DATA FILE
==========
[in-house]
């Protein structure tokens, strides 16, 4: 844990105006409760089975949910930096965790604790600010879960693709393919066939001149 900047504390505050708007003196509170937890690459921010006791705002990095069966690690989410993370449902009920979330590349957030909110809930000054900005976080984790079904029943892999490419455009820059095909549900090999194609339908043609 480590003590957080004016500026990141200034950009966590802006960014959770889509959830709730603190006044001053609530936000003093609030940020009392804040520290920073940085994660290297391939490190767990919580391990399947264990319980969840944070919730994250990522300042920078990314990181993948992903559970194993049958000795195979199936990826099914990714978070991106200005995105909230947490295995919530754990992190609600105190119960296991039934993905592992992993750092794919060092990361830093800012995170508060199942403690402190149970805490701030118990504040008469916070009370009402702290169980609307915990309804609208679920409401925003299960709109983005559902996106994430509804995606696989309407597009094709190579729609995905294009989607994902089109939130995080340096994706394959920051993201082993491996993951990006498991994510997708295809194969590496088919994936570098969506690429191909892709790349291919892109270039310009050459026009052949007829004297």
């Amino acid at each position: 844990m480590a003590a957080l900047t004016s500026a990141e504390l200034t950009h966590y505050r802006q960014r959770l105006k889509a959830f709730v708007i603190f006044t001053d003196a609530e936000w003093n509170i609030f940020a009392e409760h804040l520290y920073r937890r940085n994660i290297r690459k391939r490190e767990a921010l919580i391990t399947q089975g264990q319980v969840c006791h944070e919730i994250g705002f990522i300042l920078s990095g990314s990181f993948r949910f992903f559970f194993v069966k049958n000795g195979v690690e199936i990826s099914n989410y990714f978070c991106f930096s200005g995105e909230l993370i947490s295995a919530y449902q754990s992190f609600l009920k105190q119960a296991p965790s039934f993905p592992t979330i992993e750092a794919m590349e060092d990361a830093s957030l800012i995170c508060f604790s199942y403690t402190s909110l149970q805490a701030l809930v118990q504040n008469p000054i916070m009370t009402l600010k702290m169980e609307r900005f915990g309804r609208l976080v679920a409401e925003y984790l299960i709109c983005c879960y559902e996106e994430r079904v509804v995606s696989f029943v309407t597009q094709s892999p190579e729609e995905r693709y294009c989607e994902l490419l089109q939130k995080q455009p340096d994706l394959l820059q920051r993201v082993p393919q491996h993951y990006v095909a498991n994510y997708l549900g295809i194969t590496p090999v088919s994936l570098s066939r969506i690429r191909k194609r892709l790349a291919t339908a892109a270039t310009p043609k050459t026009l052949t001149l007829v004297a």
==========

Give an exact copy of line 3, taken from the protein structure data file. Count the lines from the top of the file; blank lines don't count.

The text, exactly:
């Amino acid at each position: 844990m480590a003590a957080l900047t004016s500026a990141e504390l200034t950009h966590y505050r802006q960014r959770l105006k889509a959830f709730v708007i603190f006044t001053d003196a609530e936000w003093n509170i609030f940020a009392e409760h804040l520290y920073r937890r940085n994660i290297r690459k391939r490190e767990a921010l919580i391990t399947q089975g264990q319980v969840c006791h944070e919730i994250g705002f990522i300042l920078s990095g990314s990181f993948r949910f992903f559970f194993v069966k049958n000795g195979v690690e199936i990826s099914n989410y990714f978070c991106f930096s200005g995105e909230l993370i947490s295995a919530y449902q754990s992190f609600l009920k105190q119960a296991p965790s039934f993905p592992t979330i992993e750092a794919m590349e060092d990361a830093s957030l800012i995170c508060f604790s199942y403690t402190s909110l149970q805490a701030l809930v118990q504040n008469p000054i916070m009370t009402l600010k702290m169980e609307r900005f915990g309804r609208l976080v679920a409401e925003y984790l299960i709109c983005c879960y559902e996106e994430r079904v509804v995606s696989f029943v309407t597009q094709s892999p190579e729609e995905r693709y294009c989607e994902l490419l089109q939130k995080q455009p340096d994706l394959l820059q920051r993201v082993p393919q491996h993951y990006v095909a498991n994510y997708l549900g295809i194969t590496p090999v088919s994936l570098s066939r969506i690429r191909k194609r892709l790349a291919t339908a892109a270039t310009p043609k050459t026009l052949t001149l007829v004297a």